To have written ‘Undercoat: A Parafoxical Tale,’ and now to have attempted an oblique glance through it: both have been risky undertakings. Inevitably I have retained an uprightness, a view perpendicular to the plane of the horizon. From my standing height of 158.2 centimetres—beneath the current averages for Australian men and women (ABS 2013)—perchance I have merely managed to engage the second of the cervical vertebrae, the axis bone. Below the topmost vertebra, or atlas, the axis allows the human skull to rotate from side to side. It makes possible the lateral shaking of the head. Paradoxically, this gesture of refusal can be constructive; a gesture of cheerful lament (a human-centred perspective is fated), and a fresh rejoinder. For you too must long to appreciate the life of an animal and its environment, without condescension?

The writing of ‘Undercoat’ began with a refusal to demonise or sentimentalise the foxes with whom I share local parklands and rubbish bins. It began with delight in Teolinda Gersão’s gripping story (2004, 9). And a terrible knowledge. With apologies to Gersão, in this post-pastoral age of anthropogenic global warming it is no longer so simple to imagine driving straight ‘to the edge to the forest’, and ‘plunging off into [its] depths’, with a howl of pure ‘pleasure and joy.’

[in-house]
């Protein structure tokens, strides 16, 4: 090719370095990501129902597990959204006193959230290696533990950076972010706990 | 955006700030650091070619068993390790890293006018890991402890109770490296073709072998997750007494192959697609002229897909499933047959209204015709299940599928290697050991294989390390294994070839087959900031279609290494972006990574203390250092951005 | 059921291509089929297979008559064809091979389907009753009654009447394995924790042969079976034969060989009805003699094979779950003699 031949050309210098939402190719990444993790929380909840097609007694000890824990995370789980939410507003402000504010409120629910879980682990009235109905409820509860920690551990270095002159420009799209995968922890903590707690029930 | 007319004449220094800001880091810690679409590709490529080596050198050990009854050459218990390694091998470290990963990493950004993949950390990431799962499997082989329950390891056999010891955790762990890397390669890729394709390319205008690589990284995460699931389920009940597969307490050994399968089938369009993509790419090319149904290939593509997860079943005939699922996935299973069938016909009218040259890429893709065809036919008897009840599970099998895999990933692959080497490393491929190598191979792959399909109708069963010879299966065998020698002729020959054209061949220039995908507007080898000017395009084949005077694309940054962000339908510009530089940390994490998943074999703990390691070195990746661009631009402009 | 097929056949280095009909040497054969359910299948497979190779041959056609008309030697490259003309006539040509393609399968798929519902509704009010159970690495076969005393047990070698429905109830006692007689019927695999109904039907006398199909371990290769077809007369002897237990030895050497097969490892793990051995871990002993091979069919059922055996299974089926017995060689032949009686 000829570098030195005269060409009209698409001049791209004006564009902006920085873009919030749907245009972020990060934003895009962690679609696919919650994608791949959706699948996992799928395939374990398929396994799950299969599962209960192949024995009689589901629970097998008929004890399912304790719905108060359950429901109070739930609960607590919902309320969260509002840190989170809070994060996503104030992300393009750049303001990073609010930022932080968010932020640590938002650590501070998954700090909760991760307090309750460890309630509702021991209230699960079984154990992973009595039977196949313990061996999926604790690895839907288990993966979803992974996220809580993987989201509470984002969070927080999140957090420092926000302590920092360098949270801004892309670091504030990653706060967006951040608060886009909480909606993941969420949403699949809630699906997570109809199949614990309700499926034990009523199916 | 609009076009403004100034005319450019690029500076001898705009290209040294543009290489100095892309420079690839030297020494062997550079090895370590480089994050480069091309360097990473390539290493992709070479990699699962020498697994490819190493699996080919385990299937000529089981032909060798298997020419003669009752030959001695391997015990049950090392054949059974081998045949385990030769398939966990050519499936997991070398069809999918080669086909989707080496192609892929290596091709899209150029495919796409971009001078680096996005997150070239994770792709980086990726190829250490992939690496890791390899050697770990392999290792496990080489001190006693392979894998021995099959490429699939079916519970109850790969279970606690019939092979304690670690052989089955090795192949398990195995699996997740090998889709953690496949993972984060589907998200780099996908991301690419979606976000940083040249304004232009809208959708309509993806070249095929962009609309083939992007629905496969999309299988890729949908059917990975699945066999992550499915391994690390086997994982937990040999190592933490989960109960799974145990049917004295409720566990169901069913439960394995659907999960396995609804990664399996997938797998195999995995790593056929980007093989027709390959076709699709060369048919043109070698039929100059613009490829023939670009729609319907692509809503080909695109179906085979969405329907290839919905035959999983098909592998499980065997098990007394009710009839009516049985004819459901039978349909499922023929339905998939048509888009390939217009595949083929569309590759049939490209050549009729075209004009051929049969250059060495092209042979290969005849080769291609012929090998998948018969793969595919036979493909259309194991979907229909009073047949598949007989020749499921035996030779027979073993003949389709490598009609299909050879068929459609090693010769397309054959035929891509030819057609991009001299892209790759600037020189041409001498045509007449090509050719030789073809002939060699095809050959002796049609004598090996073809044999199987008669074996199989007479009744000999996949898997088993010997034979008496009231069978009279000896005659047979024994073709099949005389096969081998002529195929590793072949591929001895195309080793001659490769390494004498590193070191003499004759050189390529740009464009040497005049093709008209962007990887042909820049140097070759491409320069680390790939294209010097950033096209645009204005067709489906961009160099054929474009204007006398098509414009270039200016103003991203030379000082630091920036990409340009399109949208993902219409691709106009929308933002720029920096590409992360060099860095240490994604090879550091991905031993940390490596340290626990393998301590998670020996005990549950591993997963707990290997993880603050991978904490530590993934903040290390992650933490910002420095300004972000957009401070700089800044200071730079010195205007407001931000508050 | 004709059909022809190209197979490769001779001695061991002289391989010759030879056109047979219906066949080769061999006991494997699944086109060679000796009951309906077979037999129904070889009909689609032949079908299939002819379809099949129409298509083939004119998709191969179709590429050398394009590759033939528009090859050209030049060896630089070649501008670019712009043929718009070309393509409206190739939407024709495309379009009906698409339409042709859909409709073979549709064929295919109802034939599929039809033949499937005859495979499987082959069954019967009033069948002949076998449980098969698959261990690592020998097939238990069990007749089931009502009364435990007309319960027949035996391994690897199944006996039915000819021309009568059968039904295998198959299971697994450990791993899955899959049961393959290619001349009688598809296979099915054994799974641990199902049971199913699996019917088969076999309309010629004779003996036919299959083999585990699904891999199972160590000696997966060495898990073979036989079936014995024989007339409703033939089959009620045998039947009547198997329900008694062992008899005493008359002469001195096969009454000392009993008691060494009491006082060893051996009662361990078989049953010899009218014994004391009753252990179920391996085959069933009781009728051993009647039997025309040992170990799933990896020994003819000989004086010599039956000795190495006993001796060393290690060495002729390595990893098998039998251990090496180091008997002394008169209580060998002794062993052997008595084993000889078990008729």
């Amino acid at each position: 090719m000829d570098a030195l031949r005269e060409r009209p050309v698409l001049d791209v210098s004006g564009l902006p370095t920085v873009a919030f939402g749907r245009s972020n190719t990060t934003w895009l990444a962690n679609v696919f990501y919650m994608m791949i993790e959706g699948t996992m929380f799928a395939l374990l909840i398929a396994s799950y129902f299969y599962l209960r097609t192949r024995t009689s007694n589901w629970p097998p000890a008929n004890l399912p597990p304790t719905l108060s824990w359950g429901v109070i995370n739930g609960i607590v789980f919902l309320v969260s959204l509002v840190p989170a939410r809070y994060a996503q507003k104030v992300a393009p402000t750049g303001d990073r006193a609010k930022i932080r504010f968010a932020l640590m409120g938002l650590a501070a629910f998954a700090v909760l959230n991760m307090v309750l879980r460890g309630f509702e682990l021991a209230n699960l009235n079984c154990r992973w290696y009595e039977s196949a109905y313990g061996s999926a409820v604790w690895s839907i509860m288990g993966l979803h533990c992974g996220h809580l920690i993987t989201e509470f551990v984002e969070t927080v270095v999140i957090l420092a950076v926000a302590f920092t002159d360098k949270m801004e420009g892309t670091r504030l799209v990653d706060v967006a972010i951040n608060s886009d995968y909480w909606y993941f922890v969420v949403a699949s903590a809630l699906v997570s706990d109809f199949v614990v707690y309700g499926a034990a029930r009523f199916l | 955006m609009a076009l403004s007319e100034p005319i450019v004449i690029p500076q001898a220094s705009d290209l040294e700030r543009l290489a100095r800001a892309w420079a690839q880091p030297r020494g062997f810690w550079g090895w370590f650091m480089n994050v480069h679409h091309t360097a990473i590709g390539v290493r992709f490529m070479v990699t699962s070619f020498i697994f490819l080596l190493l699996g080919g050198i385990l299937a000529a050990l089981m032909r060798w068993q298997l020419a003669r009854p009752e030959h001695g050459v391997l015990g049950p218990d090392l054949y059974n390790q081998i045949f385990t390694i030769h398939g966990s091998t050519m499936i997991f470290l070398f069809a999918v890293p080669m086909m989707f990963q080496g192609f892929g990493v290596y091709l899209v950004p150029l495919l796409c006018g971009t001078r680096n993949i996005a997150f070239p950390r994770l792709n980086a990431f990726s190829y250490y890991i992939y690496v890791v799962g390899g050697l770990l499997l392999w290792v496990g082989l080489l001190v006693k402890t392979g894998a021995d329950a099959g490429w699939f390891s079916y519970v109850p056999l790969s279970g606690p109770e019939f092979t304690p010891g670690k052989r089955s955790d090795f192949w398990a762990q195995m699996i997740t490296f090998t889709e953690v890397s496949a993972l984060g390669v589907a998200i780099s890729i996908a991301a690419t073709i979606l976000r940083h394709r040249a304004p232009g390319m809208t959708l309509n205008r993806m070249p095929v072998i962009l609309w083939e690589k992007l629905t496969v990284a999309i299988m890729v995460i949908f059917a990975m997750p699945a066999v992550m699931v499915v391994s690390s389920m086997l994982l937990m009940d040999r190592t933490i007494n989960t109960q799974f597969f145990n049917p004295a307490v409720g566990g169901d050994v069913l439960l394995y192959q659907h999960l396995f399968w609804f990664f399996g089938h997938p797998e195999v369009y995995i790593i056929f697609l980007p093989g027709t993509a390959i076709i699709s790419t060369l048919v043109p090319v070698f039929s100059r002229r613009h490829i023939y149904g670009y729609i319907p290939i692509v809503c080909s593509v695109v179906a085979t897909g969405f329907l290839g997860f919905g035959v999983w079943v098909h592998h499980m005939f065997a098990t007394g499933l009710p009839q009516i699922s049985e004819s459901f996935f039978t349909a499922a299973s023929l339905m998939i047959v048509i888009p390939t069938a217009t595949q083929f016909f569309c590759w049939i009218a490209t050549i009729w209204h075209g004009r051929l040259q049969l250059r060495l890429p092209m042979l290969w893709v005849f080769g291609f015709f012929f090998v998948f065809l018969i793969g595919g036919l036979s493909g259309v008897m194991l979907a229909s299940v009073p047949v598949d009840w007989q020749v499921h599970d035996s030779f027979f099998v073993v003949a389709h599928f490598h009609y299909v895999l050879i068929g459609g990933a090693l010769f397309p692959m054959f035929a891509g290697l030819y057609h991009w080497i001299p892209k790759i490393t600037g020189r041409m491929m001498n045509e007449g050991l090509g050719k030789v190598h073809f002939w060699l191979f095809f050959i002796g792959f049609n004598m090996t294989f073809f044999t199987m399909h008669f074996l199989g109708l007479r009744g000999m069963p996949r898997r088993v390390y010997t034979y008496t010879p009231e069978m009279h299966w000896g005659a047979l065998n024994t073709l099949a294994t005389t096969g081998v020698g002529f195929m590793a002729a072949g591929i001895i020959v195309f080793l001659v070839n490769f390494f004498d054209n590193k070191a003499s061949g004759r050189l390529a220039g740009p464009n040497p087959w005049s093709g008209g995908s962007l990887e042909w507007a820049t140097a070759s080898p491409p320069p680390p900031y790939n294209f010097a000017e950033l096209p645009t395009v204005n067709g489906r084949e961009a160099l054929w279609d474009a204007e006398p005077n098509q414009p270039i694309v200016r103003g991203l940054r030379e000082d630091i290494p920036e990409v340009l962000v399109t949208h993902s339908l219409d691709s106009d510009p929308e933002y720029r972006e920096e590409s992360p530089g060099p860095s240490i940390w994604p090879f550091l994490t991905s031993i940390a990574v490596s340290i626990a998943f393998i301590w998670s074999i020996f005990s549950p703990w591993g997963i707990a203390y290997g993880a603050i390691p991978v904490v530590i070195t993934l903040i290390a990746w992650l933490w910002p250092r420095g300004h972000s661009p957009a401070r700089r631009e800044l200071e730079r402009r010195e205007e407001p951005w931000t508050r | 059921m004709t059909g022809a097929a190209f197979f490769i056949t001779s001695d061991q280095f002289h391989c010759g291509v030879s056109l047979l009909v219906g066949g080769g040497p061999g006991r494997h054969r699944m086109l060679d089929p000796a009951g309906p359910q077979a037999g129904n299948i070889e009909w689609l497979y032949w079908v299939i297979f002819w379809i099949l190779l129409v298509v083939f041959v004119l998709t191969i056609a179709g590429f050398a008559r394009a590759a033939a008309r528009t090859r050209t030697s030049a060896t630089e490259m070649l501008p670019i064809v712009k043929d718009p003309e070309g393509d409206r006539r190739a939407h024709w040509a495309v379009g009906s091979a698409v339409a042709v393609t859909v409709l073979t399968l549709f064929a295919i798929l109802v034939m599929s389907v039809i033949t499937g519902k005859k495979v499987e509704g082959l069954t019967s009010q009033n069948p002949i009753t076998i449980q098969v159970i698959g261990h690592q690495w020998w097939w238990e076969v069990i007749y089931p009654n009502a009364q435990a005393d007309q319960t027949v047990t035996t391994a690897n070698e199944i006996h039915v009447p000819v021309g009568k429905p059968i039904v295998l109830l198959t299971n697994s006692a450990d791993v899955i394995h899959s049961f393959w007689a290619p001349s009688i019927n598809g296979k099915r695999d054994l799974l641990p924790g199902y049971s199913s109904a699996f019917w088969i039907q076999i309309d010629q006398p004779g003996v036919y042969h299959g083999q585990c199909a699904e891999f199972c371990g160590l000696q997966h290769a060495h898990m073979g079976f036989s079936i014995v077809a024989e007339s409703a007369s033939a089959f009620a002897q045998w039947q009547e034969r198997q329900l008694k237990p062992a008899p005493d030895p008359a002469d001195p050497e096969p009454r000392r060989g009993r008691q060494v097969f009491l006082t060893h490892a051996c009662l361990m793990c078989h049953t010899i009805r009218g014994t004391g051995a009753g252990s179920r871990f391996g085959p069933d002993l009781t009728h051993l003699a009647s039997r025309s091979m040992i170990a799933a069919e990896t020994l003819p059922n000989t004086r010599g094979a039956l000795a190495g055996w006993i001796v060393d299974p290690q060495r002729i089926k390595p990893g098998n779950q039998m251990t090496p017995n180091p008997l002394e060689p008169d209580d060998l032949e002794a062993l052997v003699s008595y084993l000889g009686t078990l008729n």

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The writing of ‘Undercoat: A Parafoxical Tale’ was assisted by the Australian Government through the Australia Council, its arts funding and advisory body. In December 2015, in Melbourne, ‘Undercoat: A Parafoxical Tale’ will be part of La Mama Theatre’s annual Explorations season of investigative and experimental theatre.

This work is licensed under a Creative Commons Attribution-NonCommercial-NoDerivs 3.0 Australia License.